Saturday, September 13, 2014

Judge: "Who is she to question my integrity?"

Some judges feel free to violate judicial ethics, blatantly and in full view of fellow citizens, because they believe that those citizens will be ignored by the Judicial Commission and government officials.

And, I suspect, for the most part, those judges are right.

When those citizens are court personnel, the judge figures that they're afraid they'll lose their jobs if they talk. And, of course, they probably will lose their jobs. We'd have a better system if we actually enforced whistle-blower protections.

Previously, Judge Frances Kaiser served as Kerr County Sheriff.

City reviews ethics claims against municipal judge
September 11, 2014
By Jessica Hawley-Jerome
Bandera Bulletin

Citing a hostile work environment and unethical practices, the City of Bandera municipal court clerk has filed a complaint with the State Commission on Judicial Conduct and tendered her resignation.

“The hostile environment within the court offices was created due to the lack of ethical character and the constant chaos and divided factions affected by fear-inducing verbiage and actions by Judge [Frances] Kaiser,” Laura Phipps wrote in her Sept. 8 letter of resignation.

Shortly after she began her employment in May, Phipps said she witnessed numerous questionable activities, including bypassing judicial protocol and allegedly tampering with a jury pool. She documented most of what she said she saw, primarily for her own protection. Phipps said Kaiser discussed ongoing and pending cases with friends and colleagues, and was not objective, making judgments about defendants before their hearings.

“With respect to the position of Judge Kaiser…all defendants and all case files have not been treated impartially or fairly,” Phipps said. “The fundamental elements of a municipal court are that the judge be impartial, ensure that justice is done, and oversee the general administration of the court… Intrinsic to all sections of the Texas Code of Judicial Conduct are the precepts that judges, individually and collectively, must respect and honor the judicial office as a public trust and strive to enhance and maintain confidence in our legal system.”

Phipps said she confided her concerns to City Marshal Charlie Hicks, who then approached City Administrator Lamar Schulz and a City Council member. Phipps told Schulz and Mayor Don Clark about her observations and said that Kaiser had created an oppressive work environment in which she berated other city employees.

Phipps said Kaiser submitted her letter of resignation on Wednesday, Aug. 20, however it was not accepted and she was asked to return to work the next week. Schulz denied that claim, stating Kaiser never submitted anything.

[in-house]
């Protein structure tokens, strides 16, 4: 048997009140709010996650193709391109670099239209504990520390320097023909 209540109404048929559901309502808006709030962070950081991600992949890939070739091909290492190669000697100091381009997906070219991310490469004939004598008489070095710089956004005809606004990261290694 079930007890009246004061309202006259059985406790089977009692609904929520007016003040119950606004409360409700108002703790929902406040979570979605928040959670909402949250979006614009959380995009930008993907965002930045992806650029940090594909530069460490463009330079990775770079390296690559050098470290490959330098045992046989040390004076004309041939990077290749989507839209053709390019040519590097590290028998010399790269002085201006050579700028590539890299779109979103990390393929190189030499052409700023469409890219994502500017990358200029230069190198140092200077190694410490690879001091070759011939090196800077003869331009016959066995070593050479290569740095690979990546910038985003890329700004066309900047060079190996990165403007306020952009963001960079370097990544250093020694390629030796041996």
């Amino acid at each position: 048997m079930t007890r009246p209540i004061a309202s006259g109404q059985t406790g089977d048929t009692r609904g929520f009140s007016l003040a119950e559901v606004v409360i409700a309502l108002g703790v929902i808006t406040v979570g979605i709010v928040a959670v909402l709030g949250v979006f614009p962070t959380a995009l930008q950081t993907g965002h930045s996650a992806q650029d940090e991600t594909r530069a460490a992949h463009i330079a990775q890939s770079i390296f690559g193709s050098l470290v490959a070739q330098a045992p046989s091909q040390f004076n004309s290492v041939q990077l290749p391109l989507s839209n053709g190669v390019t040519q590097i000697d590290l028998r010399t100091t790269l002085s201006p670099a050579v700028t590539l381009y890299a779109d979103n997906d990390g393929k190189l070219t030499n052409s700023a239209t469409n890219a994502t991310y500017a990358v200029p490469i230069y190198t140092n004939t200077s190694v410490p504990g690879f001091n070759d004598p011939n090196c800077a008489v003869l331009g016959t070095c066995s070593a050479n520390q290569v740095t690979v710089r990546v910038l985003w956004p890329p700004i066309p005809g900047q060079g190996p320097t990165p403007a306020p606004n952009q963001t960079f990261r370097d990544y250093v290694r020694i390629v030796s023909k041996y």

“Frances never has never submitted a letter of resignation,” Schulz told the Bulletin, adding Phipps’ complaints are under review. “Right now we are doing due diligence on our side. The allegations are not totally substantiated at this point.”

Schulz said Phipps provided him with some information and copies of certain documents, and they are being reviewed...

Phipps was granted unpaid administrative leave on Aug. 28; her request for paid administrative leave or transfer to another department was denied. In an email to Schulz dated Sept. 4, Phipps asked if City Council members were aware of her complaint and her request for paid administrative leave, and whether there would be a council review. She said has not received a response.

“I refuse to accept the opportunity to return to a hostile work environment and refuse to compromise my moral or ethical values,” Phipps said. “The city population should be outraged at the lack of response by the city administration to these activities.”

Kaiser said she is shocked by the allegations made against her and vehemently denies any wrongdoing. She said she never discussed city personnel with Phipps nor did she violate the Judicial Code of Conduct.

“I’m absolutely astonished and very alarmed,” Kaiser told the Bulletin. “I never had any inkling that [Phipps] was unhappy or there was a problem. I trusted her.”

[Maura Larkins' comment: The judge apparently trusted the clerk to keep quiet about wrongdoing.]

Kaiser said Phipps’ recount of alleged jury pool tampering was misguided. Phipps said Kaiser comprised a selection of potential jurors from a list of city residents, then asked her to shred the original list once entered into the system. Kaiser said it was true that she oversaw the list, but she said she did not choose the final jurors.

“I don’t see anything wrong with it,” Kaiser said, adding protocol in a small-town municipal court is different from county or district court. “My integrity would be very much compromised if that happened…who is she to question my integrity?”...

Read more here.

Brouhaha in Bandera's Municipal Court
By Judith Pannebaker
BCC Editor

...According to Kaiser, the dispute occurred when she and Phipps were selecting a potential jury pool for an upcoming trial. After receiving a list of names from the city utility department, Kaiser said she randomly highlighted those city residents who would receive jury summonses. "I highlighted the names randomly and methodically. I didn't know anyone living in the city," Kaiser insisted. "However, Ms. Phipps called it jury tampering."

This precipitated the meeting and Phipps' subsequent resignation...

[Maura Larkins' comment: Why didn't the judge simply choose the first names on the list, or every other name? It is simply not acceptable for her to specifically choose names, and then claim that she chose them randomly.]

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